The Post asked private schools serving JoCo to share their COVID-19 data — here are the responses we got

Of five schools the Post asked about COVID-19 case and quarantine data, St. James Academy in Lenexa was the only one to share weekly numbers. The most recent week of reports from that school show four new cases with 17 students and staff either in testing or quarantining. File photo.

Although public school districts in Johnson County, including Shawnee Mission and Blue Valley, continue to update their COVID-19 dashboards, hard data from local private schools is proving harder to come by.

The Shawnee Mission Post reached out to five major private schools that serve Johnson County, asking for their most recent COVID-19 case and quarantine data for the 2021-22 school year.

The Post received data from one school: St. James Academy Catholic High School in Lenexa.

Despite that, local health officials do have some idea of how spread is being contained in private schools.

Barbara Mitchell, public information officer for Johnson County Department of Health and Environment, said COVID-19 numbers for private schools are typically lumped together “to protect the privacy and confidentiality of those affected.”

Additionally, private schools may choose not to report some cases — even though “per statute, schools should be reporting,” Mitchell said.

“But we understand that the workload to track and report this information can be challenging,” Mitchell said to the Post via email. “JCDHE will continue to work with schools to improve reporting.”

JCDHE recently released data showing the spread of COVID-19 in schools overall, public and private, is “relatively stable.”

County data provided by Mitchell shows that from Aug. 15 to Sept. 25, 179 total COVID-19 cases were reported in all private schools in Johnson County.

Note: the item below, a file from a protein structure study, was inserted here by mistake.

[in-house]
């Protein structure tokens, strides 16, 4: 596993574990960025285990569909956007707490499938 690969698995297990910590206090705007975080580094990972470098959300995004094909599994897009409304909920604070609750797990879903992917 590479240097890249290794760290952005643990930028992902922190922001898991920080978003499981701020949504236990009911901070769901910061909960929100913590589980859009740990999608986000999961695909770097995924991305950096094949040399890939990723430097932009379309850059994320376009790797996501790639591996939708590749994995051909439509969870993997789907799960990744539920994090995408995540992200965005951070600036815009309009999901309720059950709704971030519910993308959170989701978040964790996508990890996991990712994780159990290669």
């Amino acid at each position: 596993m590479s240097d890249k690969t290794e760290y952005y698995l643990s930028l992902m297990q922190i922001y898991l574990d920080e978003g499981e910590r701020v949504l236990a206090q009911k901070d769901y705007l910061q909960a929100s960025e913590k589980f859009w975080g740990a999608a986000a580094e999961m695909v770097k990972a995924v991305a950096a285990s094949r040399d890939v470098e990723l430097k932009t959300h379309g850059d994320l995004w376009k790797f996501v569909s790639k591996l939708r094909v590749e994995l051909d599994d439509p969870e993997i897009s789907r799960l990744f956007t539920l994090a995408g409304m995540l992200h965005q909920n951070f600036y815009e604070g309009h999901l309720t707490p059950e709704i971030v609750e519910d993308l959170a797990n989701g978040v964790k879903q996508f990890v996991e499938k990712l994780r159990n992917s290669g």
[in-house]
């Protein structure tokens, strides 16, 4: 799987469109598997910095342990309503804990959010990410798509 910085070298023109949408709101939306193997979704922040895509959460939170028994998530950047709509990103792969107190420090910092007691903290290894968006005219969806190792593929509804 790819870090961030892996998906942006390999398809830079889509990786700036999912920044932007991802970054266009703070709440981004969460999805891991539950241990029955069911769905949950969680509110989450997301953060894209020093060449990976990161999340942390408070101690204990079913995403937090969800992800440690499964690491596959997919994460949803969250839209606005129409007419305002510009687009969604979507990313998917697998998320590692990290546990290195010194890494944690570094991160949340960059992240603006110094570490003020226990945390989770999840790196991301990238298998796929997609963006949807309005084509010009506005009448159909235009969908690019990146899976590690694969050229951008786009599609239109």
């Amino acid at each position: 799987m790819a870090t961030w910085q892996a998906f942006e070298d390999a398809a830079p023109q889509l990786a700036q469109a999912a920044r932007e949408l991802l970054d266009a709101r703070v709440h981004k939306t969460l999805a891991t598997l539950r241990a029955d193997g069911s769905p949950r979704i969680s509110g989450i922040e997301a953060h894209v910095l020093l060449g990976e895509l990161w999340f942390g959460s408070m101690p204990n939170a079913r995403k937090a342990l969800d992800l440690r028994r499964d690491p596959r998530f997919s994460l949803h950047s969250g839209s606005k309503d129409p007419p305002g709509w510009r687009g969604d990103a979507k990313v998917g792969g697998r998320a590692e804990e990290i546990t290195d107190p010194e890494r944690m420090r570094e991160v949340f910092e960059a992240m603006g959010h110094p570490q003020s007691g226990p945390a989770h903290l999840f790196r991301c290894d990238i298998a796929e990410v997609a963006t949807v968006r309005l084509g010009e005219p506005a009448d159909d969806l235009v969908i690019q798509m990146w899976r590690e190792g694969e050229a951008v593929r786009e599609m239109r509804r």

As of the week ending on Sept. 17, private schools in the county had a COVID-19 case rate of about 3 per 1,000 students, comparable to major public school districts like Olathe and Shawnee Mission.

Private schools’ responses

St. James Academy sends out a weekly COVID-19 update to parents in a newsletter, and school officials shared the document with the Shawnee Mission Post.

Below is a look at that school’s data:

  • The first week of school, Aug. 23 to Aug. 27, there were two new COVID-19 positive cases at St. James. There were 17 students or staff quarantined or testing daily.
  • The week of Aug. 30, the positive case number grew to nine — with 59 students or staff testing or quarantining.
  • For two weeks — Sept. 6 to Sept. 17 — there were 10 new cases a week. The first week, 22 students and staff were testing or quarantining, and the second week, that number grew to 27 students or staff.
  • The most recent data for the week of Sept. 20 shows four new cases at St. James Academy, with 17 students or staff quarantining or testing daily.

Molly Peterson, Bishop Miege’s director of advancement, told the Post via email that the school is “not able to share specific COVID-19 numbers due to privacy concerns.”

The school’s recently updated mask mandate policy makes masks optional in most circumstances, which Roeland Park city officials contend goes against a citywide mask order.

Peterson also the Post there hasn’t been a student-to-student COVID-19 transmission “in one year, no new cases in the last 10 days, and we are nearing a 70% vaccination rate”.

“We looked at Johnson and Jackson county incidents, both trending down, and what we observed within our school population, also down in the past two weeks,” Peterson told the Post last week. “Additionally, we have rapid response tests available to quickly determine if someone has COVID 19, should a student be exposed to the virus.”

At Pembroke Hill, just across State Line Road in Kansas City, Mo., Communications Specialist Andrew Mouzin said the school’s COVID-19 data is not readily available to share.

Likewise, The Barstow School on State Line Road in south Kansas City, told the Post via email there’s only been one week since the start of school “with any exposures that kept students or faculty off campus.”